Everything You Need to Know about Hurricane Preparation in Puerto Rico
- Posted: August 23, 2019
- Posted by: Sheila Olson
- Last Reviewed: August 23, 2019
Hurricane Maria devastated Puerto Rico. The failure to prepare reached the highest levels of government. In September 2018, then-Governor Rosello upgraded the country’s hurricane preparation plan, beginning with additional warehouses stocked with food and bottled water and improved satellite communications infrastructure.
As welcome as the governor’s focus on hurricane preparation might be, however, it’s not enough for individuals and families weathering a storm at home. If you live in Puerto Rico, here’s what you should know about preparing for the next dangerous hurricane.
Be aware of storms during hurricane season
Technically, Puerto Rico’s hurricane season runs from June through November, but most hurricanes take place between August and October. The National Oceanic and Atmospheric Administration (NOAA) maintains the National Hurricane Center website which gives up-to-date information about developing storms.
Check it often during hurricane season and have a plan to evacuate or shelter in place long before a storm is bearing down. Keep an NOAA weather radio and extra batteries in your emergency kit.
Buy a generator and stock up on gas
There’s a good possibility you’ll lose electricity if a hurricane strikes, and it may take several days before power is restored. Buy the smallest possible generator that will meet your needs—most people only need something to power a fan, charge a few devices, and keep a small refrigerator cold.
Remember to follow the directions for safe generator use; never plug your generator directly into the wall to avoid backfeed that may injure powerline workers.
Don’t forget to keep enough gas on hand to fuel your generator for several days. It’s a good idea to keep 8 to 10 gallons on hand in case fuel trucks can’t get to your part of the island to restock local gas stations.
Prepare an emergency supplies kit
In addition to a three-day supply of water and non-perishable food per person, FEMA reminds everyone to remember these other essentials:
- Devices to communicate with family either by phone or email
- A seven-day supply of any daily medications you take
- First-aid kit
- Pet food and other necessary pet supplies
- Birth certificates, passports, and other critical documents (stored in a waterproof container)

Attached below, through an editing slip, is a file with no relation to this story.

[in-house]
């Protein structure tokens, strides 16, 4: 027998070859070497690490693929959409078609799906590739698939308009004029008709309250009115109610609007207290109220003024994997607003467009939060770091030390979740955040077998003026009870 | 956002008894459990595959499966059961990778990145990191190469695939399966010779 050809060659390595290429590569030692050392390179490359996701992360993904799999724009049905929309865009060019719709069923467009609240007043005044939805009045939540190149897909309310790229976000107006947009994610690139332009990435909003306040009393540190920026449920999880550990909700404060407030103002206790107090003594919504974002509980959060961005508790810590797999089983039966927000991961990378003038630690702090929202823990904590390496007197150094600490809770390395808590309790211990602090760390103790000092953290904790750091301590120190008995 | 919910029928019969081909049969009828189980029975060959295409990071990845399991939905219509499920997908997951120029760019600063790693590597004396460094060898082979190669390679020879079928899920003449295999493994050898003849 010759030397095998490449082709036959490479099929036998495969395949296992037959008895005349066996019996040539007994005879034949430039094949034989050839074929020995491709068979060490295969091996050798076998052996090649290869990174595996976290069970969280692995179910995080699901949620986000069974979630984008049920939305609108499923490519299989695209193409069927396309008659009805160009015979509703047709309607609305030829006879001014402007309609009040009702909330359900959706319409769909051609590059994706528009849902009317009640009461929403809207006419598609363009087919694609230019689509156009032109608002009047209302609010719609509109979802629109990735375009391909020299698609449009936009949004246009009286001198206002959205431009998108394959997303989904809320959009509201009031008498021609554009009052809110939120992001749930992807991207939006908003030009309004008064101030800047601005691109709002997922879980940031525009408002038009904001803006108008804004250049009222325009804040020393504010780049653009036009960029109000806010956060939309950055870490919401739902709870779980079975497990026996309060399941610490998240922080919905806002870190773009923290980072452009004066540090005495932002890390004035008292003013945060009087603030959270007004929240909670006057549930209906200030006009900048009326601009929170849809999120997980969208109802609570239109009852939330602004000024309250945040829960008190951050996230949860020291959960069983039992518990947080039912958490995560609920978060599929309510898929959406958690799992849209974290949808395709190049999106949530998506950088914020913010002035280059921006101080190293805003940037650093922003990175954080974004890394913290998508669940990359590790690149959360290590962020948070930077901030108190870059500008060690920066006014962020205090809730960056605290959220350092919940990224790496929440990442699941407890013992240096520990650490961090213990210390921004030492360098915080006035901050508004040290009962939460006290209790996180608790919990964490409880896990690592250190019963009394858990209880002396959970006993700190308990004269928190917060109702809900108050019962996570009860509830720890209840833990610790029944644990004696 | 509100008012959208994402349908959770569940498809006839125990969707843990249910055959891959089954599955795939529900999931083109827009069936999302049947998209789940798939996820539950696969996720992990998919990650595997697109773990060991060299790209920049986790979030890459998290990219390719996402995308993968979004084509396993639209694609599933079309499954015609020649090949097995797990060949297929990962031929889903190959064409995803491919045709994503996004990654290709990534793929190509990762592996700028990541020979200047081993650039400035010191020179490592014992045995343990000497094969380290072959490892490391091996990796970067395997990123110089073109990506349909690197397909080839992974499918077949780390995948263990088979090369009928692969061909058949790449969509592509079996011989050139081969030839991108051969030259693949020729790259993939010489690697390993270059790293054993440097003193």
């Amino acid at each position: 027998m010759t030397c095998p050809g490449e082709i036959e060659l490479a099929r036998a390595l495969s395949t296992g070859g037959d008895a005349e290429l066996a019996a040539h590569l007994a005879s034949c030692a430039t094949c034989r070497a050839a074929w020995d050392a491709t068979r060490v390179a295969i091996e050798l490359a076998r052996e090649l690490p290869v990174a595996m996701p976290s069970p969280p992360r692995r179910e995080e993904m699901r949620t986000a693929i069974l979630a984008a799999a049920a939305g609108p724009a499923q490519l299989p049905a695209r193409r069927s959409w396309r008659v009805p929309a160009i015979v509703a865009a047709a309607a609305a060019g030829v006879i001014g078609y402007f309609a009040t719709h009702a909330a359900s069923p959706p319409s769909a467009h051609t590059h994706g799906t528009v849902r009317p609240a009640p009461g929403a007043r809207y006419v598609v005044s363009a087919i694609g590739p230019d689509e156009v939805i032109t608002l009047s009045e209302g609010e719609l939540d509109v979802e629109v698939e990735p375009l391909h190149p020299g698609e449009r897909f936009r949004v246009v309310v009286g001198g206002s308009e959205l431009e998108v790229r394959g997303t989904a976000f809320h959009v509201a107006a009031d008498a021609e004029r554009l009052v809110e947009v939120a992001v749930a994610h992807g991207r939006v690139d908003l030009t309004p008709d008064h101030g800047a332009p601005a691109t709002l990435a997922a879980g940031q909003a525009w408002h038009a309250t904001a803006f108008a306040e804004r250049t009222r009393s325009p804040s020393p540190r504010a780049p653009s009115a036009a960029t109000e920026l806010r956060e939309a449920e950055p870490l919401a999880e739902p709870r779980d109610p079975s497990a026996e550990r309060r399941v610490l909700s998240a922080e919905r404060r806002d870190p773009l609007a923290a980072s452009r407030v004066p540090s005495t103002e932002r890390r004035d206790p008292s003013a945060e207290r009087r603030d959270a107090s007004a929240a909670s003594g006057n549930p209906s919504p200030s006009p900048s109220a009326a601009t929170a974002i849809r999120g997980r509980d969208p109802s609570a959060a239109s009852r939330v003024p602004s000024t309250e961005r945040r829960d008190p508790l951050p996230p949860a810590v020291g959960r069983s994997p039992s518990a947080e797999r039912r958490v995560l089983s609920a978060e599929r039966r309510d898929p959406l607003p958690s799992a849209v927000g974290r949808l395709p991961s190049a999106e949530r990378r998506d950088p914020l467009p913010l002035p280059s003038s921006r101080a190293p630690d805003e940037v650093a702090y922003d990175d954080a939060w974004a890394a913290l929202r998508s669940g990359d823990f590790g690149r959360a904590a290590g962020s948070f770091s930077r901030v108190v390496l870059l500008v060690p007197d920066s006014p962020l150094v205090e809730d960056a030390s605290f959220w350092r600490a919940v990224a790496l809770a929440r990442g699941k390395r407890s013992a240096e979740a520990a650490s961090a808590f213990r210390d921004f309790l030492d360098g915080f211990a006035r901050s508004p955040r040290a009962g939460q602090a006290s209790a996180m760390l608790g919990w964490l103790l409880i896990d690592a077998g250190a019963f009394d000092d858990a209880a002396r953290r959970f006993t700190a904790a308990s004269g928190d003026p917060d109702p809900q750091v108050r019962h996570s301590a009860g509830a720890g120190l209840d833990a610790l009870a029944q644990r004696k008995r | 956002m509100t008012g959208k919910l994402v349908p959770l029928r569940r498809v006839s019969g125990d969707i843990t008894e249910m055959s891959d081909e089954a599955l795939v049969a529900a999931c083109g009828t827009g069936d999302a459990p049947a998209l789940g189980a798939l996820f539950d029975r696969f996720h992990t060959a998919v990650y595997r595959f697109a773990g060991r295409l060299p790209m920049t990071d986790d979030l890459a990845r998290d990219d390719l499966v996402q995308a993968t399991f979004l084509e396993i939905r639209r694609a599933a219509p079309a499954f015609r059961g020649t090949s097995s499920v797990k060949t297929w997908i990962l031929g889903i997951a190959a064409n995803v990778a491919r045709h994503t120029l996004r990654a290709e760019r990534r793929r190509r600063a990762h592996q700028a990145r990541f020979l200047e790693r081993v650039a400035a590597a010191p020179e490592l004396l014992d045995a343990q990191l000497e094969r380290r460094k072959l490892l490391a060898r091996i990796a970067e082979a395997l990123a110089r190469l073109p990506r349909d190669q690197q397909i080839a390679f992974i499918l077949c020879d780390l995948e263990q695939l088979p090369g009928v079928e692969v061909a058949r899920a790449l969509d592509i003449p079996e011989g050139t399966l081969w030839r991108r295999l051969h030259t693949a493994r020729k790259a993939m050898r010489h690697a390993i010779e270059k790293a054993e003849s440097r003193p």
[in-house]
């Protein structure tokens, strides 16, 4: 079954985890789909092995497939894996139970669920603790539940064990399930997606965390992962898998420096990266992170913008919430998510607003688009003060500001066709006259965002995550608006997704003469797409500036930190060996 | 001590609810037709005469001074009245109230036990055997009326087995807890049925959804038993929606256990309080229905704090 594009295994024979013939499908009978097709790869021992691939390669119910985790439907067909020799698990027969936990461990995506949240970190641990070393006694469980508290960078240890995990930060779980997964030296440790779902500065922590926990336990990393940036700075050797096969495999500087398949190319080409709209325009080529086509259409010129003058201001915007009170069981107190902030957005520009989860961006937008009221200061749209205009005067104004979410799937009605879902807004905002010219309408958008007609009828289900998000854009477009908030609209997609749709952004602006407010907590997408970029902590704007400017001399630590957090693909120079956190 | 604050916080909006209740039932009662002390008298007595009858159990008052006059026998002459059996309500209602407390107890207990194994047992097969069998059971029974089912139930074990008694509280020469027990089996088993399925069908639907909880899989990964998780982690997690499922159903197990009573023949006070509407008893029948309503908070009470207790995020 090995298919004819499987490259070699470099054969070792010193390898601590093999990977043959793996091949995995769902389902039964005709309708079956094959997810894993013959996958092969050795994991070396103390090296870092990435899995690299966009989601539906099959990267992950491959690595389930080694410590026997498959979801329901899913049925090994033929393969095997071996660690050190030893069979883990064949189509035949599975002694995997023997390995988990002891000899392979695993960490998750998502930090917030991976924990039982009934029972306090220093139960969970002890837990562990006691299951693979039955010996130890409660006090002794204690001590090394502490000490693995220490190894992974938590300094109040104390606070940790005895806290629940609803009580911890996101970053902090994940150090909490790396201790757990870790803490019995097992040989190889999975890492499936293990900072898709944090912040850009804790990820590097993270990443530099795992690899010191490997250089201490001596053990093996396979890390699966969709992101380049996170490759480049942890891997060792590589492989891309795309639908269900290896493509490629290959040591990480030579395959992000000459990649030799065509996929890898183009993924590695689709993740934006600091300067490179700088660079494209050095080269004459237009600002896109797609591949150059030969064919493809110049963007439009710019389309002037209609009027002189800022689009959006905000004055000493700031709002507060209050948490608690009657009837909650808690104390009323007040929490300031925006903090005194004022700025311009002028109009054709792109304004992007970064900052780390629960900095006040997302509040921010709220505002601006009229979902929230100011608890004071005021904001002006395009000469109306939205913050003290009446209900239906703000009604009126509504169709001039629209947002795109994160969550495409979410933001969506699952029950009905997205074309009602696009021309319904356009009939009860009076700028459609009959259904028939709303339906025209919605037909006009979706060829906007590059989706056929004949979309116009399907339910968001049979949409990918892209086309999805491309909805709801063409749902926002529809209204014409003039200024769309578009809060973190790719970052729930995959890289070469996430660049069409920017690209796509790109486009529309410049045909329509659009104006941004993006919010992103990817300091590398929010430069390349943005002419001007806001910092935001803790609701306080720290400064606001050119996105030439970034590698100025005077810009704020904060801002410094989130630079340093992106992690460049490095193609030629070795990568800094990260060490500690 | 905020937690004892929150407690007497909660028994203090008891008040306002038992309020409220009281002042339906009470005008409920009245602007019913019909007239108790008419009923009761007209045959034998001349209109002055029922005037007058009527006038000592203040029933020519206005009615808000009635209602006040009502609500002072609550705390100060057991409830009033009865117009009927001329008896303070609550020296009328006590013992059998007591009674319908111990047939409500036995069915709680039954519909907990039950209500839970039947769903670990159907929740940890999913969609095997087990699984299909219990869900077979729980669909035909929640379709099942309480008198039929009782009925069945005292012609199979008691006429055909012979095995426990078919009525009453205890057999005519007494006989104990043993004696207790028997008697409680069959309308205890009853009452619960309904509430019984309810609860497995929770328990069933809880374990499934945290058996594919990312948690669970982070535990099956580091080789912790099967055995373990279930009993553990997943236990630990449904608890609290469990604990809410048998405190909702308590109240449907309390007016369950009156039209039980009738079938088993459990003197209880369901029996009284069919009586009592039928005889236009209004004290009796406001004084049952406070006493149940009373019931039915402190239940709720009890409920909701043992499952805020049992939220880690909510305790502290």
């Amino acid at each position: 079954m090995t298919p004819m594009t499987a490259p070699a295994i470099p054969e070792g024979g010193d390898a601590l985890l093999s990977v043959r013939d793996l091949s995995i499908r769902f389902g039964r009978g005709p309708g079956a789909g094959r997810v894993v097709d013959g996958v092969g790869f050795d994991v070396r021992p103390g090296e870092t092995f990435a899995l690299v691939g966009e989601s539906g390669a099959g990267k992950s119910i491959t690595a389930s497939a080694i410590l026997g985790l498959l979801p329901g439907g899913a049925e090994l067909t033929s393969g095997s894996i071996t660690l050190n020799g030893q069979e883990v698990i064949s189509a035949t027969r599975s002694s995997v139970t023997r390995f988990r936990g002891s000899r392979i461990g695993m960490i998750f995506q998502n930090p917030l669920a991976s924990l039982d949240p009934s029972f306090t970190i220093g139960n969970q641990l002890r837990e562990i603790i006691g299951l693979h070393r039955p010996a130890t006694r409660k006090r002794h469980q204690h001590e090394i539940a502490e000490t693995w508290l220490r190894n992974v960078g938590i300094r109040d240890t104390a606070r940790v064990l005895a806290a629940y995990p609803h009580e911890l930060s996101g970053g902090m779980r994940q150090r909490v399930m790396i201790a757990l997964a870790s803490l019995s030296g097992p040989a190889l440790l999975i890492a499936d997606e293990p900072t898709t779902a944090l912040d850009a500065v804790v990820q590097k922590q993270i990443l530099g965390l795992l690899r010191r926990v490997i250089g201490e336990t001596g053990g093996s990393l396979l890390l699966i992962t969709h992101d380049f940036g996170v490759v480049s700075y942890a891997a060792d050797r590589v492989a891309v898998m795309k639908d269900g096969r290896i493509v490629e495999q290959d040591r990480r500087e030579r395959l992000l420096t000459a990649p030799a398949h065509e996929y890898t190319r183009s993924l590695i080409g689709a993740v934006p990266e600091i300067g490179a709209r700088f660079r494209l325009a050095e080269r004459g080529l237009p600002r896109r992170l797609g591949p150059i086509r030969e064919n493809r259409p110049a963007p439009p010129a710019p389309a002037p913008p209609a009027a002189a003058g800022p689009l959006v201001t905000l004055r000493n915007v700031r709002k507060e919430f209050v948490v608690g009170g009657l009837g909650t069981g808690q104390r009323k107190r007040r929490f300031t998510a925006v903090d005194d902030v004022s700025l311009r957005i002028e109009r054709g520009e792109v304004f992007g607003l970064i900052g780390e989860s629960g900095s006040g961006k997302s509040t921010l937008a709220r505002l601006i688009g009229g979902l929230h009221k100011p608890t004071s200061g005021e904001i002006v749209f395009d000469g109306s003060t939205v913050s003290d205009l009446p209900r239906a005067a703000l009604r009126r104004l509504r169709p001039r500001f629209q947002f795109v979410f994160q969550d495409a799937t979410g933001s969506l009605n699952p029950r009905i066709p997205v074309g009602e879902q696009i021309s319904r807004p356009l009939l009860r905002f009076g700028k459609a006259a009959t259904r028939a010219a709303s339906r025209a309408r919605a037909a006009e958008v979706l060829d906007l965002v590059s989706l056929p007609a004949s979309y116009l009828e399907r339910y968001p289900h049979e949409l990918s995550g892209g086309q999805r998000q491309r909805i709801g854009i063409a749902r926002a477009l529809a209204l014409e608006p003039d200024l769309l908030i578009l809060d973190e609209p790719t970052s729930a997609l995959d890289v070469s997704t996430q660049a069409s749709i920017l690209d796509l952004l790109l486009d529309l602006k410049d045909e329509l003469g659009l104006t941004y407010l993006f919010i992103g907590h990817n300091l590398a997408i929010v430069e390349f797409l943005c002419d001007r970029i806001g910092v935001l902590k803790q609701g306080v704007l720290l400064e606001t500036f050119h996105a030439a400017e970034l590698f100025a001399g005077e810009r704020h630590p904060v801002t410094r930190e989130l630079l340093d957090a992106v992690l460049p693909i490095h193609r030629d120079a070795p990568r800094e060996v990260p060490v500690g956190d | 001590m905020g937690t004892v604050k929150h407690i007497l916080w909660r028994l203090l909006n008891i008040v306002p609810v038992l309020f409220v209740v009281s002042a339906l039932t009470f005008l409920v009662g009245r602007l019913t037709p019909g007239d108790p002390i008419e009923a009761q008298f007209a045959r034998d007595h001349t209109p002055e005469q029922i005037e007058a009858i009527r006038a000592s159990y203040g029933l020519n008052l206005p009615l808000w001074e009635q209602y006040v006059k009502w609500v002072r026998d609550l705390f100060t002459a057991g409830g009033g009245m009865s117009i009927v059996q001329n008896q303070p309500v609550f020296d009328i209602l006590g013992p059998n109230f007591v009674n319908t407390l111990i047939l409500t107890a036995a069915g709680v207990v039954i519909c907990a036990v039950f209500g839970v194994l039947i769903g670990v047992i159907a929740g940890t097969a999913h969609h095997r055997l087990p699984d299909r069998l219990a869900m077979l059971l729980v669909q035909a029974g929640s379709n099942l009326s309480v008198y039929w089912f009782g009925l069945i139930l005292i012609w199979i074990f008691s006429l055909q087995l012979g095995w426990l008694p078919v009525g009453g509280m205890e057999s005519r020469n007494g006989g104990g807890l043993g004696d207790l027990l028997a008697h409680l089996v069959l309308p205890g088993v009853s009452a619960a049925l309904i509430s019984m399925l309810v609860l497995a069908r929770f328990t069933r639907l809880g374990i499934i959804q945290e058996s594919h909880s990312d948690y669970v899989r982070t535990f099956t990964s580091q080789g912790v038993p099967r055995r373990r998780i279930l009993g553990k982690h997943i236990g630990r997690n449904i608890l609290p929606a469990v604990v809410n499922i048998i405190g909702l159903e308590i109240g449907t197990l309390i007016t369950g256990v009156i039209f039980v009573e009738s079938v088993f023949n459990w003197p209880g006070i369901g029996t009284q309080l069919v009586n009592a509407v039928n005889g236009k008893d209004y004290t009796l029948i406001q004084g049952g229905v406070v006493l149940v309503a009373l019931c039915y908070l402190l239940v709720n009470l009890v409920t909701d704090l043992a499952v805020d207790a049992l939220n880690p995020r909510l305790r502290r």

- Matches, flashlights, and a multi-tool with can opener
- Trash bags, bathroom tissue, and other hygiene supplies
- Sleeping bag or blanket and pillow
- Books, cards, or other items to help pass the time
- Irreplaceable items you cannot afford to lose
Keep a go-bag in case you need to evacuate
Each member of your family should have his or her own bag; a backpack or drawstring nylon bag are good options. Have a change of clothes, daily medications, device chargers, and copies of your birth certificate or ID and insurance cards.
If you’re the head of your household, keep copies of everyone’s documents in your go-bag. Buy a flash drive and store photos of all your household possessions in case you need to file an insurance claim later. It’s a good idea to scan all your family’s important records and documents, as well, such as medical and vaccination records, passports, and Social Security cards. If you own your home, scan your deed or title documents.
Keep a week’s worth of cash on hand at a minimum. When the power goes out, credit and debit cards are useless. After the storm ends, banks may limit the daily amount of cash you can withdraw for awhile, so make sure you have cash to cover your needs.
Stay safe after the storm
If you evacuated, don’t re-enter your home until it has been inspected and declared safe. The electrical lines and sewer system may be damaged.
Throw away any food in your fridge and any other foodstuffs exposed to floodwater. It’s better to be overly cautious and throw away anything you’re not sure about. Don’t drink tap water until you know it’s safe. Boil it or use a purifying system if you don’t have bottled water on hand.
Floodwater is packed with germs and bacteria. Use an alcohol-based hand sanitizer if you come in contact with it. Thoroughly disinfect any surfaces in your home affected by flood.
Follow the government’s warnings about flooded roads; avoid and report any downed power lines.
Protect against insects
Bug populations multiply in the standing water after a hurricane. The Centers for Disease Control and Prevention recommends using insect repellent with DEET to protect against floodwater mosquitoes.
Use a product such as Mosquito Dunks on any standing water near your home to kill mosquito larvae.
Be prepared for an explosion of fire ants after a hurricane. These nasty ants are actually waterproof and flock together for survival in a flood. Wear cuffed gloves, rubber boots, and long pants when you’re cleaning standing water in your yard in case you run into a fire ant colony.
Hurricane season in Puerto Rico is stressful, but you can do a lot to secure yourself and your property if you stay informed and prepared. Have your evacuation route planned in advance and keep your car’s gas tank at least half full during the season. It’s also a good idea to have life vests for every member of your family, including your pets.
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